Thursday, January 8, 2015

Je Suis Charlie: In the wake of tragedy

rafaelmantesso / Instagram
It seems to me that when we as a society are at our most vulnerable, we are also at our best.

Yesterday, people all around the world gathered as one to commemorate the innocents who lost their lives to a terrifying act that would be far better off as a work of fiction. Those who died in the wake of the shooting at the office of Charlie Hebdo, a French satirical newspaper, did not deserve the fate they met.

Many honored in their own fashion, and I'd like to share some thoughts as well. While I may not have the artistic talent to create such poignant and beautiful creations as the cartoonists and artists who paid tribute to the victims of January 7, 2015, I hope to do the topic some justice.

This has been a terrifying day not only for those directly affected or for the Parisian people, but for anyone who believes in the public's right to a free press and the personal right to free speech.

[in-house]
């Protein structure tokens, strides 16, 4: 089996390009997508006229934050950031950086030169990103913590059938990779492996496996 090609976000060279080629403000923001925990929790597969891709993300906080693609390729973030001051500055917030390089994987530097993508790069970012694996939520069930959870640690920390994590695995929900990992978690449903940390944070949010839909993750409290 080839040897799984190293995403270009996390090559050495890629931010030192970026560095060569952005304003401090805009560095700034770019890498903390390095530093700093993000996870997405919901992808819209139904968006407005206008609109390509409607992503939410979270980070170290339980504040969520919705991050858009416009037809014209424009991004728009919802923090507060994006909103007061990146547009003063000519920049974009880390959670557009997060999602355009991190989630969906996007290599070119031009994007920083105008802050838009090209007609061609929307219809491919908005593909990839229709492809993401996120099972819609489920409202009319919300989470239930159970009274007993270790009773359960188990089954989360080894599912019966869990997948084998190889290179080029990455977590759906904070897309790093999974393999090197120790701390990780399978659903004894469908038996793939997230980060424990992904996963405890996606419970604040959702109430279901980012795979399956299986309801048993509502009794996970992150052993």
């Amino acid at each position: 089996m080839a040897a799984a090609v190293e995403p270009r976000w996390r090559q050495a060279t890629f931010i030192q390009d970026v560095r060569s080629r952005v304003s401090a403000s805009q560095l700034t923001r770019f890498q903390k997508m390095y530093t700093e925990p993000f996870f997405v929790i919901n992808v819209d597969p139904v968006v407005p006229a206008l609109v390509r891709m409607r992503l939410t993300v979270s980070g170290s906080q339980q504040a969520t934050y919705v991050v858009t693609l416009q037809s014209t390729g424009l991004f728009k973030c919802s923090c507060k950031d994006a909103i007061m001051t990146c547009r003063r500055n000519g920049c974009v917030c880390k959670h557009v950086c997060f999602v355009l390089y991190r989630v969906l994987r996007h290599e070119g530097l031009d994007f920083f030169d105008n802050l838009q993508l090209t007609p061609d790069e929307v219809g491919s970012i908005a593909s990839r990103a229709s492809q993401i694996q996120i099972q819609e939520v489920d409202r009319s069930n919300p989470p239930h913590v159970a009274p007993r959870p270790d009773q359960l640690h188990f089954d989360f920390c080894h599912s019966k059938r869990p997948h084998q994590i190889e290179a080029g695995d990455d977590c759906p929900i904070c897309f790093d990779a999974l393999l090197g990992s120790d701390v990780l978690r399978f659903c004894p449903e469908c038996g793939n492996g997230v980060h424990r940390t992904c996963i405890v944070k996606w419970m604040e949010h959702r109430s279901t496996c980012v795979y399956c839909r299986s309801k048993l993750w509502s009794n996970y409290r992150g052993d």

In America, these freedoms are points of immense pride. But this is an emotion held throughout the world as a principle of humanity. If we are to live fulfilled lives, we deserve certain rights - chief among them the right to expression.

Today, our universal right of free speech was challenged. Extremists have suggested that no matter what our laws or our civil society guarantee us, our safety is not guaranteed. It's a haunting thought.

Even those who take issue against the editorial choices of Charlie Hebdo cannot deny humanity's innate right to expression. As controversial as the publication may be, no one should be put in the literal line of fire for doing their job. These were not soldiers who died today, they were civilians. They never chose to sacrifice themselves. They made daring choices as writers and artists, but with no intention of becoming martyrs.

They had no choice to speak for themselves in the end, but we do.

As we all come together, in-person and in widespread digital communities, we should translate our mourning into something greater. This attack was one on both our fellow man and ourselves. It's a reminder that as safe as we may feel, we are never quite safe enough.

By saying "Je Suis Charlie" (or "I am Charlie"), we acknowledge that like the writers, editors and cartoonists of Charlie Hebdo, we too maintain the right to freedom of expression. And no matter who threatens us, there is power in numbers, and we will not be silenced.